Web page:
Myanmar’s blood-stained ‘democratic’ transition
Nobel Peace Laureate Suu Kyi, who sacrificed a normal family life and spent 15 years under house arrest due to her unremitting fight for freedom, has basked in the warmth of international admiration for decades. But now that she has succeeded in gaining some semblance of power, her halo is slipping.
Nobody could have imagined that this remarkably strong and principled woman, prepared to put her life on the line to give the voiceless a voice, would be a silent witness to her country’s massacres of Muslim men, women and children in Rakhine province, where over a million Rohingyas — forming over 90 percent of the area’s population — have been oppressed, discriminated against and rendered stateless for generations. Over 100,000 are held captive in internment camps; tens of thousands have fled to Indonesia, Malaysia and Thailand. Worse, she blames the international community and the media for stirring up divisions. Her office regularly puts out statements denying that well recorded and photographed atrocities occurred. Her defenders claim that she is forced to work within military constraints and in accordance with ultra-nationalist public opinion that is overwhelmingly anti-Muslim.
However, in a sign that she may share public sentiment, in keeping with common parlance she calls these stricken people Bengalis, banning anyone in her presence from saying the word “Rohingya.” The country’s Ministry of Culture is currently compiling “evidence” to prove Rohingyas are not a people indigenous to Myanmar, with the aim of publishing a book.
A recently published report by Amnesty International based on eye-witness accounts accuses Myanmar’s forces of slaughtering, raping and torturing civilians and burning over 1,200 homes, schools and mosques, which “may amount to crimes against humanity.” Using satellite imagery, Human Rights Watch has pinpointed three villages burned to the ground.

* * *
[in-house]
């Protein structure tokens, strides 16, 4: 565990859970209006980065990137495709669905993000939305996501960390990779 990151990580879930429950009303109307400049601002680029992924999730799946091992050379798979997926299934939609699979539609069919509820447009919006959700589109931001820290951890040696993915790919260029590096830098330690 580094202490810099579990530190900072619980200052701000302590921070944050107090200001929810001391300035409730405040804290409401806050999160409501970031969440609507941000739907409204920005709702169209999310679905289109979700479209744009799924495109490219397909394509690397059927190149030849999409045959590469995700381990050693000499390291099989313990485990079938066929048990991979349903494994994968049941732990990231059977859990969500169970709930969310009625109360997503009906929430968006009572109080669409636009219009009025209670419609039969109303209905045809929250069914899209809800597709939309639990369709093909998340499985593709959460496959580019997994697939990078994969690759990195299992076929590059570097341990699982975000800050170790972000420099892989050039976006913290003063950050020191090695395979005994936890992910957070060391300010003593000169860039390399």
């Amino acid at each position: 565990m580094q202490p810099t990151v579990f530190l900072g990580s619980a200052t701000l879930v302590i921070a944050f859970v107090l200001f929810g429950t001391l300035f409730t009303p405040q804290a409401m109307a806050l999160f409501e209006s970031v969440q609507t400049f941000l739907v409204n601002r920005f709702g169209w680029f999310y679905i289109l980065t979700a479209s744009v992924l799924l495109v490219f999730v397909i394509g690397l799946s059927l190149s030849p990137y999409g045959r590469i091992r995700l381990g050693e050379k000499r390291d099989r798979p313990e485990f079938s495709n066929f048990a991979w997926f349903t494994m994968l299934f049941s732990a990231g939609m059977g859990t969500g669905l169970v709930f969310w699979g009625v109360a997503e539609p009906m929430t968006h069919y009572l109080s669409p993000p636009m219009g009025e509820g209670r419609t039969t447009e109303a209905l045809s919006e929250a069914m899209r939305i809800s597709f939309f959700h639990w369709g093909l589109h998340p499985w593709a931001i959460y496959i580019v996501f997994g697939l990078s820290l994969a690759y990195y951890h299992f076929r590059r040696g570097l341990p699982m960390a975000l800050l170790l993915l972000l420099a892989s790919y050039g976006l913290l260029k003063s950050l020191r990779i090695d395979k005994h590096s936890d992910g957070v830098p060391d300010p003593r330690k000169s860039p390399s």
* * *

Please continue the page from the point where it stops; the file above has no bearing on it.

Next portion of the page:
“It is essential that Aung San Suu Kyi, as Myanmar’s de facto leader, shows strong moral and political leadership by condemning human rights violations and committing to a genuinely impartial and independent investigation into the events of the last two months,” reads the Amnesty report. Given that reporters and NGOs are barred from entering this region in a state of virtual lockdown, Amnesty is whistling to the wind.
The UN, which terms the Rohingyas as one of the most persecuted communities on the planet, has stopped short of calling Myanmar’s actions genocide, but has referred to its behavior as “short-sighted, counterproductive and even callous,” warning that violence could spill over into neighboring countries. There is truth in that assessment.
Human beings can only be kicked for so long before they coalesce to fight back. A surge in radicalization among Rohingya youth is one factor; another is the formation of a rebel group known as Harakah Al-Yakin (The Movement of Certainty), alleged to have attacked and killed Myanmar border guards in October.
Emotions are high as far away as Pakistan. This month, thousands took to the streets of Karachi to protest Myanmar’s brutal treatment of its Rohingya communities, carrying placards that read: “Stop killing us for being Muslim.”
Days earlier, Malaysian Prime Minister Najib Razak spearheaded a similar demonstration, telling the 5,000-strong crowd that in his capacity representing 31 million Malaysians, he could not “turn a blind eye” to Rohingya suffering. He urged the UN and the Organization of Islamic Cooperation (OIC) to do more than just wait and watch. “Please don’t just see, do something,” he appealed.
Unfortunately, neither of those organizations is in a position to make any meaningful difference, as evidenced by five years of carnage in Syria. Russia has in the past sheltered Myanmar from censure at the UN Security Council. Razak has also called upon the Nobel Committee to revoke Suu Kyi’s peace prize, and has asked the ASEAN bloc to review Myanmar’s membership.
Under mounting pressure, at her request Suu Kyi met with her ASEAN counterparts in Yangon to discuss the issue on Monday — a departure for the bloc, which usually avoids getting entangled in its members’ internal problems. It is likely that she used the occasion to defend her country’s actions rather than seek genuine solutions.
With her reputation at stake, rather than be used as the benign face of Myanmar — democracy’s poster-child — without real power to her elbow, she should consider resigning to resume her role as a defender of human rights. Otherwise she could ultimately be held responsible for the cruel fate of a people whose only crime is their clamor to be free.
• Linda S. Heard is an author and columnist specializing in Middle East affairs.
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